I balk a little at the term “audience-driven” and yet I agree that term sounds like it’d fit in my post. In some genres, audience expectations will drive a plot or characterization more than in others, so I think its fair to include the term under the wider umbrella. My love is, of course, lit fic and so audience-driven feels less applicable because audience expectation maybe doesn’t hinge quite as firmly on plot or character expectations as, say, a romance or even a popular mystery.

    In terms of lit fic, then, I’m speaking less of audience as a driving force of story and more of audience as…hm…as a part of the mechanism of storytelling (?). Or as a companion in the story telling process (?). Whatever flawed analogy is adopted, the writer of lit fic needs to be studied in the nuances, not only of literature, but of the human psyche. (Which isn’t to imply that genre fiction does not, but I think its reasonable to suggest the degree to which this is true is greater for lit fic.)

    The question still stands: Can you teach writing, especially of literary fiction? I think part of the unmeasurable, or unteachable, element of lit fic is that tender sensitivity some writers have about what makes people tick. Some call it intuition, namely those who haven’t set out to closely observe the observable connections between how humans react and the stimuli that surrounds us. I think we can improve our “intuitive” abilities by concerted observation and by applying the rule that our own psyche will be much as the psyche of others. In these ways, we become more aware of audience and better fill that need.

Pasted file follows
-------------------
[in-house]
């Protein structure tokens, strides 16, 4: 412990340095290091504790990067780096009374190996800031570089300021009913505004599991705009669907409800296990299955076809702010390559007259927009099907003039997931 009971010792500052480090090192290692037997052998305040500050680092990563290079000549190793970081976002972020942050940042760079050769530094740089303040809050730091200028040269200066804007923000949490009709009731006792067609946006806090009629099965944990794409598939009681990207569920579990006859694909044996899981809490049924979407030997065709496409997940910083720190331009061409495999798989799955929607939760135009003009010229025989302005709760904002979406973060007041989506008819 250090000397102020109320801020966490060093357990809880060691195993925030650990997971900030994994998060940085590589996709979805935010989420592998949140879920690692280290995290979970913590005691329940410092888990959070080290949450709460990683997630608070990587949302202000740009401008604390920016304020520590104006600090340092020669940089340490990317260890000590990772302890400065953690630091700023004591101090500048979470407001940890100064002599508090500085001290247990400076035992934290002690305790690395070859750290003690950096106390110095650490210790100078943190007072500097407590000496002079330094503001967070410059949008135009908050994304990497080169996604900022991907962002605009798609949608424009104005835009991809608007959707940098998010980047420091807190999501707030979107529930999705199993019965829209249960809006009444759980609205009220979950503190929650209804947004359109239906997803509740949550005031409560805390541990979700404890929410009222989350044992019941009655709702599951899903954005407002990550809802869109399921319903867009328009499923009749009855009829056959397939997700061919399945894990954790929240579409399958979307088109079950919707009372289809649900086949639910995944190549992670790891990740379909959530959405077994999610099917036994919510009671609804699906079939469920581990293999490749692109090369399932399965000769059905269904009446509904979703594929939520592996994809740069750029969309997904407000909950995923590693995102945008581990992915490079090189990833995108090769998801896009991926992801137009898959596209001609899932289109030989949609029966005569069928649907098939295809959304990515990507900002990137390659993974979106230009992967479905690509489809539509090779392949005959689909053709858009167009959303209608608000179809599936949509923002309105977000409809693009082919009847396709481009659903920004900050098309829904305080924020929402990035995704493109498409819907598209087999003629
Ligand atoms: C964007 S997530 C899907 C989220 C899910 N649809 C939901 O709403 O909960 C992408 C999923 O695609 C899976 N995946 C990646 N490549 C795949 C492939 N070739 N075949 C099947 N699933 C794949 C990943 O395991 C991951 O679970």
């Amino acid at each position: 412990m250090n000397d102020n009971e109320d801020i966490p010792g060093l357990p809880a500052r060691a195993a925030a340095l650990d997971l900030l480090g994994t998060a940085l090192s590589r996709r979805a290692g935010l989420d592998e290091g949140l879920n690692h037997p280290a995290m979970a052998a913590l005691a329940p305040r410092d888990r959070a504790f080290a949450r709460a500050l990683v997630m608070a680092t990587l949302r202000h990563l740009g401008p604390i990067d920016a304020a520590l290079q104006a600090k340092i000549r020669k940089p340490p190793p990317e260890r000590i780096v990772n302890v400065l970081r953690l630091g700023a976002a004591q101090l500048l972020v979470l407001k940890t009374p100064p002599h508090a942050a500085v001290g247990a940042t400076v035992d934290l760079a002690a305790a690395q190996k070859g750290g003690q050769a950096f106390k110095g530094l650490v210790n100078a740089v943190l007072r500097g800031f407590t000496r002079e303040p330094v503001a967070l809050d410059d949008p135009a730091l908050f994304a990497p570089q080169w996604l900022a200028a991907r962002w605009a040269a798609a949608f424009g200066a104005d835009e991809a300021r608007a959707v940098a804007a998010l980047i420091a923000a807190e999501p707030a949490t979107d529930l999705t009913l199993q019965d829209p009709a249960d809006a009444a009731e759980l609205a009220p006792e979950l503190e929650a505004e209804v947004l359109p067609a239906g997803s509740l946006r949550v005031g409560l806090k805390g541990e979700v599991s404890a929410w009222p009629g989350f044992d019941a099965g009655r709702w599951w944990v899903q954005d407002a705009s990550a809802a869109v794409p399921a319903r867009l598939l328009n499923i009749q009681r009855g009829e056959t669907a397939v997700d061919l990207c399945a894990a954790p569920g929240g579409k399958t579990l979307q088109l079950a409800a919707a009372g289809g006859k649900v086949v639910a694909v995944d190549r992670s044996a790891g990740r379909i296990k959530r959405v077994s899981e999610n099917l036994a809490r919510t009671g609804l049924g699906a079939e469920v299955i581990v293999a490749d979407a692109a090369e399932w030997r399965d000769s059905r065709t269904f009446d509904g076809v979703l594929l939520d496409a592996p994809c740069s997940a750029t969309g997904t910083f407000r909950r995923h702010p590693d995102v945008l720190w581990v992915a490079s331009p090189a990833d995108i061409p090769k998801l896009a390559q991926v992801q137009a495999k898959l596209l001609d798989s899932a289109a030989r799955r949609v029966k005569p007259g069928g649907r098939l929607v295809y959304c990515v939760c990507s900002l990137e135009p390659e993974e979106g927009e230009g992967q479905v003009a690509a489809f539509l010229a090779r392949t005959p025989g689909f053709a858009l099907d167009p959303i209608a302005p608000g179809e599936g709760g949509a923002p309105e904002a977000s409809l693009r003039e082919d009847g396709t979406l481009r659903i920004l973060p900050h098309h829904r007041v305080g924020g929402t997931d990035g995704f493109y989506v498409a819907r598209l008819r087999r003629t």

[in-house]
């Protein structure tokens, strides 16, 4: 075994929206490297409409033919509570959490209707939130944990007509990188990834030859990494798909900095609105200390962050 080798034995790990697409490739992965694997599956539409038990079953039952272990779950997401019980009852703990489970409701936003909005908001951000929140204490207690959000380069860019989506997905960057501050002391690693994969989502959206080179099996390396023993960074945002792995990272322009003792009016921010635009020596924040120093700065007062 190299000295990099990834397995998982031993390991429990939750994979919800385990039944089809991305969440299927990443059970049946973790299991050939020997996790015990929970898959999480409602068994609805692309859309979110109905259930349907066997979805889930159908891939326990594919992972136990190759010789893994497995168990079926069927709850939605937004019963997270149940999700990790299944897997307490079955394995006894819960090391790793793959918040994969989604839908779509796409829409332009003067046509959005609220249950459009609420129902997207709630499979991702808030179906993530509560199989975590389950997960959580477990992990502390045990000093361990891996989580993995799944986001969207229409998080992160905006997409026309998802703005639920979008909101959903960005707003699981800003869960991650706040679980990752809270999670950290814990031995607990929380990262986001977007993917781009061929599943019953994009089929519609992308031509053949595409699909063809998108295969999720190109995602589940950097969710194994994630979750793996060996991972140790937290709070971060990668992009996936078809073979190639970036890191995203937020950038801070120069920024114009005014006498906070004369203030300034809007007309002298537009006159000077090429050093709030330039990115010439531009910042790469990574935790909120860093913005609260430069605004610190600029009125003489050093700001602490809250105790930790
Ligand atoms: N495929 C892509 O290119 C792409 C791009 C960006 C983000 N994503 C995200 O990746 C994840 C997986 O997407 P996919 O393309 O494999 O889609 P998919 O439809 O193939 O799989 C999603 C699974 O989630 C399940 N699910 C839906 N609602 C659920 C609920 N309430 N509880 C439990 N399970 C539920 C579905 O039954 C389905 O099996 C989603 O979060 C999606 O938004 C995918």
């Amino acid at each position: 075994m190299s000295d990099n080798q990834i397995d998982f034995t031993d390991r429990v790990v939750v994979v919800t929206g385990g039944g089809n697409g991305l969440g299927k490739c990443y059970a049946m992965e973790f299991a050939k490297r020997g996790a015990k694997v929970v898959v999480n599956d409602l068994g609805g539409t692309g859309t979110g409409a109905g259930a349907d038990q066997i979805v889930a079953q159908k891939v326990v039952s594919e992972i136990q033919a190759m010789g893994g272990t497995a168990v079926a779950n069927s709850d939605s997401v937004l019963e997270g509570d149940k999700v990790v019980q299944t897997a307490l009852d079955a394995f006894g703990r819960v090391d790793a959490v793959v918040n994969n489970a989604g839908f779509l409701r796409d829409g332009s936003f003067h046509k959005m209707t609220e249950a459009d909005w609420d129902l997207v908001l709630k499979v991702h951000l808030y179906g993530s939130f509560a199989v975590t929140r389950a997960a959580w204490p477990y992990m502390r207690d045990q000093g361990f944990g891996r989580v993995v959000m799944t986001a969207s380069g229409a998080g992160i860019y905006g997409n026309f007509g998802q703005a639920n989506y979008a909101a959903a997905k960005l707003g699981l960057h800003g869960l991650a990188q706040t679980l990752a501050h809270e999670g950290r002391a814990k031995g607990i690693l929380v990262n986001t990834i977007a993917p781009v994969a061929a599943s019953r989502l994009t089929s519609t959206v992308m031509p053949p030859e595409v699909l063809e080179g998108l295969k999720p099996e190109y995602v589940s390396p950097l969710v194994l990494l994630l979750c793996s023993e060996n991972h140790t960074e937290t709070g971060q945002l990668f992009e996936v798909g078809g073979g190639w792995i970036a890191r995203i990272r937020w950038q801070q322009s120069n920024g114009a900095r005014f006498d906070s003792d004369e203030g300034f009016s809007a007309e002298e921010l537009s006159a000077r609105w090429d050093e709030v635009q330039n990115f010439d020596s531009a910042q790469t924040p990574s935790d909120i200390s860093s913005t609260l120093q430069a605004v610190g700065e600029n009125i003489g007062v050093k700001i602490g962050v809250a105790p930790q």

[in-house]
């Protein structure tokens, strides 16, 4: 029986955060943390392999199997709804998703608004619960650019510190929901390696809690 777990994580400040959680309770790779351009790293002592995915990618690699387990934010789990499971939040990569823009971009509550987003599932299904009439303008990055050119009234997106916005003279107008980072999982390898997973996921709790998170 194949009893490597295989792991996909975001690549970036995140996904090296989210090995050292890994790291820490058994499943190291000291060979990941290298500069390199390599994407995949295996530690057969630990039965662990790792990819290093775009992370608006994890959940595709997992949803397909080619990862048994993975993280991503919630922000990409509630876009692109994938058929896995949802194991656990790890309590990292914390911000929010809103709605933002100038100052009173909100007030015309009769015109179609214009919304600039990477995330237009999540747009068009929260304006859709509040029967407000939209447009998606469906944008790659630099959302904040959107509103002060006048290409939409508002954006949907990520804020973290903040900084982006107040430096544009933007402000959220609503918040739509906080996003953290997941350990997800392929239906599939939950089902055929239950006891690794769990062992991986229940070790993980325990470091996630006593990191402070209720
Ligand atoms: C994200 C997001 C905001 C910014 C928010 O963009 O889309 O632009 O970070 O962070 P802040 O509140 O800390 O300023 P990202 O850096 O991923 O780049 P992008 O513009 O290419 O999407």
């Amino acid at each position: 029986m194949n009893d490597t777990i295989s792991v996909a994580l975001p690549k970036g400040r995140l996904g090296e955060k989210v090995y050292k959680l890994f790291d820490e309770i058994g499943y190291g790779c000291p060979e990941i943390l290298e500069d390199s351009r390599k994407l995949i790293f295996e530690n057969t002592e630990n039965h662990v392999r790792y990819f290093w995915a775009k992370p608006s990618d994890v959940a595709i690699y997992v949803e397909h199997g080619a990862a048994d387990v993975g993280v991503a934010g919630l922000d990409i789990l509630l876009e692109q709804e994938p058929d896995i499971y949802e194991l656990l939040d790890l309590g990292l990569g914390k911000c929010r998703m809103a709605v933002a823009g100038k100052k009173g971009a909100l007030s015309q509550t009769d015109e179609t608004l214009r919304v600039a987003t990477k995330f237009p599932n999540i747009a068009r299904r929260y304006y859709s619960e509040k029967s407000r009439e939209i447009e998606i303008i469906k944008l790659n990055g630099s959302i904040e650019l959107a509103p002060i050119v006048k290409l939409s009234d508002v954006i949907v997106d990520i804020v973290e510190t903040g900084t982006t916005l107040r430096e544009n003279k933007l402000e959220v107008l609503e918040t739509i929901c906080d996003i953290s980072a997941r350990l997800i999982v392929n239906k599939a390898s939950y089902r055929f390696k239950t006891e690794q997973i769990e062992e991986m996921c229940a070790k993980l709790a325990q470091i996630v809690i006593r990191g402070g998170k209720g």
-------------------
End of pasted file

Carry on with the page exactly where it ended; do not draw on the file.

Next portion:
• Jonathan Langford says:

      I like this formulation — particularly the part where you write, “the biggest part of the process in understanding audience expectations is, in fact, understanding myself and learning to isolate what in a piece of literature moves me.” I think that even in the less “literary” genres, authors are in trouble when they start writing things that they care less about in order to (supposedly) sell better — as opposed to writing things that they do care about in a way that will connect better to readers.

      In order to succeed, a story needs to matter to both the writer and the readers. In this way it creates a common ground for shared emotion and experience.

      • Lisa Torcasso Downing says:

        Agreed. But for me, a story won’t matter to me the writer IF it doesn’t matter to a reader. So I emphasize that part.

  3. O it is true. (the manipulation.) And because my biggest pet peeve is… manipulation… sometimes I feel completely schizophrenic, parenting.